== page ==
--internalurl $INTERNAL
    

    You will get output similar to what is shown below:

    +-------------+------------------------------------------------+
    |   Property  |                     Value                      |
    +-------------+------------------------------------------------+
    |   adminurl  | http://192.168.100.200:8774/v2/$(tenant_id)s   |
    |      id     |        87b59c5ce8314d8b9029bf1efd5044d7        |
    | internalurl |   http://172.16.0.100:8774/v2/$(tenant_id)s    |
    |  publicurl  |   http://192.168.100.200:8774/v2/$(tenant_id)s |
    |    region   |                   RegionOne                    |
    |  service_id |        a3529dcbeab44d479d1f258ae6d202b4        |
    +-------------+------------------------------------------------+
  4. We continue to define the rest of our service endpoints, as shown in the following steps:

    # OpenStack Compute EC2 API
    EC2_SERVICE_ID=$(keystone service-list \
        | awk '/\ ec2\ / {print $2}')
    
    PUBLIC="http://$PUBLIC_ENDPOINT:8773/services/Cloud"
    ADMIN="http://$ADMIN_ENDPOINT:8773/services/Admin"
    INTERNAL="http://$INT_ENDPOINT:8773/services/Cloud"
    
    keystone endpoint-create \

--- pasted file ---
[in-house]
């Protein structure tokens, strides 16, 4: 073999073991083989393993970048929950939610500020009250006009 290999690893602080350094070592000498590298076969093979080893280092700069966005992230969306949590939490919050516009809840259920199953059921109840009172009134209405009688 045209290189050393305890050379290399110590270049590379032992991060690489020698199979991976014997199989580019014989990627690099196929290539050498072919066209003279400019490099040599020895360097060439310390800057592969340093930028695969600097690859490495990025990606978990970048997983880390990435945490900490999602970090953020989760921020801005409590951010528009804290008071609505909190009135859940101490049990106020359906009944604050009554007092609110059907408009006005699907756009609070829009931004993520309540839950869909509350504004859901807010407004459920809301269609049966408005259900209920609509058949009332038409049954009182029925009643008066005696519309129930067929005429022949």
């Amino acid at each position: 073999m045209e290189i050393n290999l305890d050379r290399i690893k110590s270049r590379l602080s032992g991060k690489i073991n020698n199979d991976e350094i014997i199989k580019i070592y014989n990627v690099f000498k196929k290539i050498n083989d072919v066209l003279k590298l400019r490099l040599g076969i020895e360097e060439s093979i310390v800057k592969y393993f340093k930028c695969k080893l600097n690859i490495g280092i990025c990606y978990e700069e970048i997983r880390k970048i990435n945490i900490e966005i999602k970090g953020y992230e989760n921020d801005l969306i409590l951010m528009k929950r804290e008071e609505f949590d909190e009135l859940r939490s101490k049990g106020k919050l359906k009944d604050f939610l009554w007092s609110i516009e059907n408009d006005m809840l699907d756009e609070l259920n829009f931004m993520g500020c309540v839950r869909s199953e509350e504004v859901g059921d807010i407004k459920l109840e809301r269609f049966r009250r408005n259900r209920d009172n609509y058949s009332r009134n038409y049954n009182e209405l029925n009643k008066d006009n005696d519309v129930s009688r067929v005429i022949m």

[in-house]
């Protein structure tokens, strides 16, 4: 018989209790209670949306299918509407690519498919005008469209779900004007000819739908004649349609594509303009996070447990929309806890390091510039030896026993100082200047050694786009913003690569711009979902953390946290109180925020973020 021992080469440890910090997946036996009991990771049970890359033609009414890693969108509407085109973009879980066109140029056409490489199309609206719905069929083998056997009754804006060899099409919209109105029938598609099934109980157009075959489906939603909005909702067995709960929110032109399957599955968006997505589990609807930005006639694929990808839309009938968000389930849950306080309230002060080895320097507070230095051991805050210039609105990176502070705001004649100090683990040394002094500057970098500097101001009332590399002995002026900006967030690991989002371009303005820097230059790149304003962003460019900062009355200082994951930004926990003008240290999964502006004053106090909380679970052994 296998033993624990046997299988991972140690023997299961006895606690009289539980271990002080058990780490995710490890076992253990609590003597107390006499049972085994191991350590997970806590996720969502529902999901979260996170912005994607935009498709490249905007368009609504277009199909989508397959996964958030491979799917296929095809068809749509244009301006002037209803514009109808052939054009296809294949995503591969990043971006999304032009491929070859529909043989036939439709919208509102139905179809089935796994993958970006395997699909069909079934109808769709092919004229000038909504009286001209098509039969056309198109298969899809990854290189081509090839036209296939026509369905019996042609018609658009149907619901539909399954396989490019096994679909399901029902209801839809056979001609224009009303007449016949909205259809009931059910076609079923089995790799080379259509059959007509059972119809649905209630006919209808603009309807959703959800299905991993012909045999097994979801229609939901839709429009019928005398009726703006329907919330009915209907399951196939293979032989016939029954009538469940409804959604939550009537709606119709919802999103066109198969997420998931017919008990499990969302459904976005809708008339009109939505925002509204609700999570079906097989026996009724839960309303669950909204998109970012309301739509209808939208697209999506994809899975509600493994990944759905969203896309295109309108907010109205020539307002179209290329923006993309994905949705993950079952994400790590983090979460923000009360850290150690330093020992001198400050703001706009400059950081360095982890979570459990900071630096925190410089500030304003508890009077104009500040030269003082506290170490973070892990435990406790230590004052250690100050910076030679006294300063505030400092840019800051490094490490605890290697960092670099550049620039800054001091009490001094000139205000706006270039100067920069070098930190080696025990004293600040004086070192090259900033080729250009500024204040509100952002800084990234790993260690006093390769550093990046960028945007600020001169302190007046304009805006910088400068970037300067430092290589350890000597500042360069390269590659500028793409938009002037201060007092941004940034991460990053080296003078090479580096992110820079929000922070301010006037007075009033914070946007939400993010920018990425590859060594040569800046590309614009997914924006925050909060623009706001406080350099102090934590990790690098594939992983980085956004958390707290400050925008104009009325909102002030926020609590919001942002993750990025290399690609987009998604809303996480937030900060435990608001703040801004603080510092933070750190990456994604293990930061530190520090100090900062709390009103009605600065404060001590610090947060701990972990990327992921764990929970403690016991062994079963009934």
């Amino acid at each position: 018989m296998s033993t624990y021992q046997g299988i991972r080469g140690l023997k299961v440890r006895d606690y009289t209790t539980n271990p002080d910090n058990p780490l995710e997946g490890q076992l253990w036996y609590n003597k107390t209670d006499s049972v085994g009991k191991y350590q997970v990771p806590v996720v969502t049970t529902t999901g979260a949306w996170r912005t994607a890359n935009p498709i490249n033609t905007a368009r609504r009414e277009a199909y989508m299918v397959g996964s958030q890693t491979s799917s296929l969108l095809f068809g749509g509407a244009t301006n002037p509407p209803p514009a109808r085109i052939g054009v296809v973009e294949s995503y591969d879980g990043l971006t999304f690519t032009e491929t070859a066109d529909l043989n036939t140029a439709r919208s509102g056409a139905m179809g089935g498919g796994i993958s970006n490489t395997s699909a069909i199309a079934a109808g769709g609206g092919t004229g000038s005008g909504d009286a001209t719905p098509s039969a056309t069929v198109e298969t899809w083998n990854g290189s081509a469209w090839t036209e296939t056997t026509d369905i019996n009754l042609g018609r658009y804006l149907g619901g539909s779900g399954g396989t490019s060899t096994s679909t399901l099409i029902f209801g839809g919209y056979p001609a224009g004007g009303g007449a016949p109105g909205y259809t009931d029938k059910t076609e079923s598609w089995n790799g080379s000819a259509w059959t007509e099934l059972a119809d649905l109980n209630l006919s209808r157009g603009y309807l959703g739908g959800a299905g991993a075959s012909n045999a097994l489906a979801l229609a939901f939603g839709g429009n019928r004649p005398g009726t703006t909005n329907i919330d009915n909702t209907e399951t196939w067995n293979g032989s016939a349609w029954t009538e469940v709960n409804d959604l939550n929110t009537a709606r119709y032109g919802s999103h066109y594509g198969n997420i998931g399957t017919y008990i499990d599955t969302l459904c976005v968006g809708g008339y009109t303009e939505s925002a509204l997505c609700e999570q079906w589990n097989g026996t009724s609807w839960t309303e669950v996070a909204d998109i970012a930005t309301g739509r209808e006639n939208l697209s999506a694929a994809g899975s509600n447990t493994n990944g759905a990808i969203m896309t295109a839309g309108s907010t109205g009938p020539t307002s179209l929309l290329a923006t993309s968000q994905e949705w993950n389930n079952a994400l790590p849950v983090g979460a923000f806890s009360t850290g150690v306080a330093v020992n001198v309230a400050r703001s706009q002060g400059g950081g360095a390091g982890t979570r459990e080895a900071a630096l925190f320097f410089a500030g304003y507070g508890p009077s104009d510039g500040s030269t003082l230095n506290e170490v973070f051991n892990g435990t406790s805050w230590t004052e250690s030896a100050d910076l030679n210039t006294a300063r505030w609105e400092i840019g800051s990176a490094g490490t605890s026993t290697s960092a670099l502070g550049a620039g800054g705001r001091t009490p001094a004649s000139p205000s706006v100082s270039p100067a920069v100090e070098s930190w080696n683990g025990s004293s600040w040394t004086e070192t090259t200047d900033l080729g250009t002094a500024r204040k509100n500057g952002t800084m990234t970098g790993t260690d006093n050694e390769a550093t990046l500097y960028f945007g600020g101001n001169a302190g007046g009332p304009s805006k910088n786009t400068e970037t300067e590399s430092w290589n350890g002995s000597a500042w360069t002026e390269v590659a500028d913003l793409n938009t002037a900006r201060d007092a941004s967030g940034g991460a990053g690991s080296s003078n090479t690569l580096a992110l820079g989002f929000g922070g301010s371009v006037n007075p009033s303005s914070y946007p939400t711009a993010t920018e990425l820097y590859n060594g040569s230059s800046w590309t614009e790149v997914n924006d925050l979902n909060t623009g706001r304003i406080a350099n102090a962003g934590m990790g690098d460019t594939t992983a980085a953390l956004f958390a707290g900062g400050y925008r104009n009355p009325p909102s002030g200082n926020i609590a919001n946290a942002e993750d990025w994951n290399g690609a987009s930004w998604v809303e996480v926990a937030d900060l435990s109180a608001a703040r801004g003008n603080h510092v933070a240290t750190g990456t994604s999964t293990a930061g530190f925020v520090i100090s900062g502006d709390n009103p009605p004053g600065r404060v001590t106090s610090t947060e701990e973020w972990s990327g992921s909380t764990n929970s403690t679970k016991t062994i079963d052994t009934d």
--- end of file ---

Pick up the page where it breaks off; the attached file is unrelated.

--region RegionOne \
        --service_id $EC2_SERVICE_ID \
        --publicurl $PUBLIC \
        --adminurl $ADMIN \
        --internalurl $INTERNAL
    
    # Glance Image Service
    GLANCE_SERVICE_ID=$(keystone service-list \
        | awk '/\ glance\ / {print $2}')
    
    PUBLIC="http://$PUBLIC_ENDPOINT:9292/v1"
    ADMIN="http://$ADMIN_ENDPOINT:9292/v1"
    INTERNAL="http://$INT_ENDPOINT:9292/v1"
    
    keystone endpoint-create \
        --region RegionOne \
        --service_id $GLANCE_SERVICE_ID \
        --publicurl $PUBLIC \
        --adminurl $ADMIN \
        --internalurl $INTERNAL
    
    
    # Keystone OpenStack Identity Service
    # Note we're using SSL HTTPS here
    KEYSTONE_SERVICE_ID=$(keystone service-list \
        | awk '/\ keystone\ / {print $2}')